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Revelation (IVP New Testament Commentary | IVPNTC)

, 1997
ISBN: 9780830876747
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Interpretations of the book of Revelation abound. One main view suggests that the book indirectly describes events in John's own time. Another interpretation sees Revelation as a prophetic survey of the history of the church. Still others view the book as a precise prediction of unfolding events at the yet-to-come end of the world. The trouble with all three, argues Ramsey Michaels, is that they make the Revelation of John irrelevant to Christians throughout much of history. Failing to take seriously what John saw, such interpreters fail to comprehend the value of Revelation to Christians in any age.

Michaels strives to capture Revelation as a prophetic letter of testimony, a testimony as relevant to the church today as it was in John's day as the church faces evil and looks for the victory of the Lamb. In this stimulating, pastorally oriented commentary, readers will find an introduction with background material concerning authorship, date and purpose, as well as a summary of important theological themes. A passage-by-passage exposition follows that focuses on what John had to say to his original readers in order to see the relevance of his book for the church today.

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“For some people today tolerance is the only real virtue and intolerance the only vice. The message to Thyatira goes against the grain of modernity by setting limits to tolerance. The main criticism of the angel of Thyatira is that he has tolerated something—and someone—that should not be tolerated (v. 20).” (Revelation 2:18–29)

“Yet to John they are, quite literally, angels whom God holds responsible for the life and well-being of the congregations.” (Revelation 1:17–20)

“The persistence and courage of the Ephesians in the face of outside threats had not lapsed (v. 3), and their attitude toward false teaching was exemplary. The same could not be said, however, of their love toward God and their generosity toward each other (v. 4). In Matthew, Jesus had predicted that ‘many false prophets will appear and deceive many people’ and that ‘the love of most will grow cold’ (Mt 24:11–12). The message to Ephesus was that it was no good to avoid the first of these warnings only to fall victim to the second. Loss of your first love is not primarily the death of passion, as in a stale marriage, but the failure to maintain the commitment once made to help and serve one another. Here as everywhere in the Bible, love for God and love for one another are inseparable.” (Revelation 2:1–7)

“These words have often been romanticized in popular religious art, in pictures of Jesus ‘knocking at the heart’s door.’ What is wrong is that Jesus is standing outside the door, excluded from the banquet like the homeless stranger in Amos Wilder’s poem. The poignant plea, though directed first to the church at Laodicea, is strategically placed near the end of the series of messages as Christ’s last appeal to any congregation that has shut him out. The beautiful ‘invitation’ is at the same time a severe indictment of a church that is self-sufficient, complacent and only marginally Christian.” (Revelation 3:14–22)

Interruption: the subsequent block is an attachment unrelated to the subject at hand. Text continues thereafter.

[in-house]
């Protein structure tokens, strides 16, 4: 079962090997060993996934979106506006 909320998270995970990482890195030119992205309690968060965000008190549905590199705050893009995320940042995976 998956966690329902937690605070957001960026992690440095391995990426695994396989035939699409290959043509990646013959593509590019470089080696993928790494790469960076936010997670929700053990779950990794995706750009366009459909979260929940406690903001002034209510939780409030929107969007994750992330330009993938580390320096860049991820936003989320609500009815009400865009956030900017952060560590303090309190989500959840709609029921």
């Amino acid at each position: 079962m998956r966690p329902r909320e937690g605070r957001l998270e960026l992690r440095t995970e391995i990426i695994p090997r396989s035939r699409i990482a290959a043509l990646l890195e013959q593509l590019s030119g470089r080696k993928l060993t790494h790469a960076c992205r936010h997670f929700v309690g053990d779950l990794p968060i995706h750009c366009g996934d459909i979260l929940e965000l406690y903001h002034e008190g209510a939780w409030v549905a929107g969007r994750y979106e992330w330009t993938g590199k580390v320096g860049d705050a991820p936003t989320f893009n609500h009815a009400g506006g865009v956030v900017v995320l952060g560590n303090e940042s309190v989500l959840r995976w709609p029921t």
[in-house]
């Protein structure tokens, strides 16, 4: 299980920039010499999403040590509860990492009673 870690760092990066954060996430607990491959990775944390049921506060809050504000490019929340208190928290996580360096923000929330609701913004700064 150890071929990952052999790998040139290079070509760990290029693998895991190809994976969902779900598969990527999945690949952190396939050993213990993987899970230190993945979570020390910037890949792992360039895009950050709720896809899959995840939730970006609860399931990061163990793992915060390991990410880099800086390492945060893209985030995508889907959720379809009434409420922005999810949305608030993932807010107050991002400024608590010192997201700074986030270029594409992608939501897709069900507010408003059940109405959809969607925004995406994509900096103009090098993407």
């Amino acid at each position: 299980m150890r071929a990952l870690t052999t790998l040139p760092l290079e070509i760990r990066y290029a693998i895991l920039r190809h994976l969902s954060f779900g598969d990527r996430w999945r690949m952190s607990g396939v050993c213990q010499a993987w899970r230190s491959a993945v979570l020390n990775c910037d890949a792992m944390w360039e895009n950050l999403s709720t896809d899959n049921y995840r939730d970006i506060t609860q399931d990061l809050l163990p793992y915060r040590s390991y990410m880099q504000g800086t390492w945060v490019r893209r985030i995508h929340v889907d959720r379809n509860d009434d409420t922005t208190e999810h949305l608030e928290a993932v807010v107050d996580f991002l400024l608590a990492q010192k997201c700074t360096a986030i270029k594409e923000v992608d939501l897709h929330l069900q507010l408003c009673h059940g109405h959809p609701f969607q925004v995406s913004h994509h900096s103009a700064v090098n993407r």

• Title: Revelation
  • Author: J. Ramsey Michaels
  • Series: IVP New Testament Commentary
  • Volume: 20
  • Publisher: IVP
  • Print Publication Date: 1997
  • Logos Release Date: 2001
  • Era: era:contemporary
  • Language: English
  • Resources: 1
  • Format: Digital › Logos Research Edition
  • Subject: Bible. N.T. Revelation › Commentaries
  • ISBNs: 9780830876747, 083087674X
  • Resource ID: LLS:29.71.1
  • Resource Type: Bible Commentary
  • Metadata Last Updated: 2022-09-28T20:04:46Z

With the Logos edition, you can reap the maximum benefit from each IVP New Testament Commentary volume by getting easier access to the contents of this series—helping you to use these volumes more efficiently for research and sermon preparation. Every word from every book has been indexed and cataloged to help you search the entire series for a particular verse or topic, giving you instant access to cross-references. Additionally, important terms link to other resources in your digital library, including dictionaries, encyclopedias, commentaries, theology texts, and others. Perform powerful searches to find exactly what you’re looking for because in Logos, your titles will automatically integrate into custom search reports, passage guides, exegetical guides, and the other advanced features of the software. You'll have the tools you need to use your entire digital library effectively and efficiently, searching for verses, finding Scripture references and citations instantly, and performing word studies. With most Logos resources, you can take the discussion with you using tablet and mobile apps, providing you the most efficient and comprehensive research tools in one place, so you get the most out of your study.

J. Ramsey Michaels is professor emeritus of religious studies at Missouri State University, Springfield, Missouri, and adjunct professor of New Testament at Bangor Theological Seminary, Portland, Maine. He also taught at Gordon-Conwell Theological Seminary. He is the author of several commentaries, on Revelation, including The New International Commentary on the New Testament: The Gospel of John, The IVP New Testament Commentary Series: Revelation, and Interpreting the Book of Revelation.


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Digital list price: $29.99
Save $11.00 (36%)